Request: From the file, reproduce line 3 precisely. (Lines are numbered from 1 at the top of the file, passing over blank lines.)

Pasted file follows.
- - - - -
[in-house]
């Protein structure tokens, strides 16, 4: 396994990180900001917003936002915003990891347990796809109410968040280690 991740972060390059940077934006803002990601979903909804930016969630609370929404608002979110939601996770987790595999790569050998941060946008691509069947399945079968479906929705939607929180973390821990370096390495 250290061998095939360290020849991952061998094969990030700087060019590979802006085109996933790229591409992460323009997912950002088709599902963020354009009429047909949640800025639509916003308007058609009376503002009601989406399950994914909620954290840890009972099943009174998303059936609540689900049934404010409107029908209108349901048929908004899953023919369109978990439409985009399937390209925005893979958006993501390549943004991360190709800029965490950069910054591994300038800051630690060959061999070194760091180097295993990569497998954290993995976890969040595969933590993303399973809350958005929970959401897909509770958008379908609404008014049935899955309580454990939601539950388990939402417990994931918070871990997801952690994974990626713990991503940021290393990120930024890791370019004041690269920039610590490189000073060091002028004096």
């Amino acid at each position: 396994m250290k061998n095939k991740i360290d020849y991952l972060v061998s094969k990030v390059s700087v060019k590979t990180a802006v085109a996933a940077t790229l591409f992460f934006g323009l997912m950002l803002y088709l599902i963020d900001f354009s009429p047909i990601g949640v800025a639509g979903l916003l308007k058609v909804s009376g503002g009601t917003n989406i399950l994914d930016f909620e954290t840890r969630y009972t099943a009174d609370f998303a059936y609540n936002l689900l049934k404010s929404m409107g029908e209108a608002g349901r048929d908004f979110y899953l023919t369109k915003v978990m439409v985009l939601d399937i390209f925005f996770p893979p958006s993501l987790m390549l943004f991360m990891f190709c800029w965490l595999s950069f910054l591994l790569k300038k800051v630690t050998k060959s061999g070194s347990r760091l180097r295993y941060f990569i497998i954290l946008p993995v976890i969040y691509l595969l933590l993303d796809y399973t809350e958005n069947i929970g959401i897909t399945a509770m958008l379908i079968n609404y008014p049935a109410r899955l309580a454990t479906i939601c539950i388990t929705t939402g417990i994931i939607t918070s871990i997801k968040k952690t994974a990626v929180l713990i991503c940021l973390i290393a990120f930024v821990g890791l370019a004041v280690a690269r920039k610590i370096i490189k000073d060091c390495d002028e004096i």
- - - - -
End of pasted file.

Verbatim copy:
């Amino acid at each position: 396994m250290k061998n095939k991740i360290d020849y991952l972060v061998s094969k990030v390059s700087v060019k590979t990180a802006v085109a996933a940077t790229l591409f992460f934006g323009l997912m950002l803002y088709l599902i963020d900001f354009s009429p047909i990601g949640v800025a639509g979903l916003l308007k058609v909804s009376g503002g009601t917003n989406i399950l994914d930016f909620e954290t840890r969630y009972t099943a009174d609370f998303a059936y609540n936002l689900l049934k404010s929404m409107g029908e209108a608002g349901r048929d908004f979110y899953l023919t369109k915003v978990m439409v985009l939601d399937i390209f925005f996770p893979p958006s993501l987790m390549l943004f991360m990891f190709c800029w965490l595999s950069f910054l591994l790569k300038k800051v630690t050998k060959s061999g070194s347990r760091l180097r295993y941060f990569i497998i954290l946008p993995v976890i969040y691509l595969l933590l993303d796809y399973t809350e958005n069947i929970g959401i897909t399945a509770m958008l379908i079968n609404y008014p049935a109410r899955l309580a454990t479906i939601c539950i388990t929705t939402g417990i994931i939607t918070s871990i997801k968040k952690t994974a990626v929180l713990i991503c940021l973390i290393a990120f930024v821990g890791l370019a004041v280690a690269r920039k610590i370096i490189k000073d060091c390495d002028e004096i």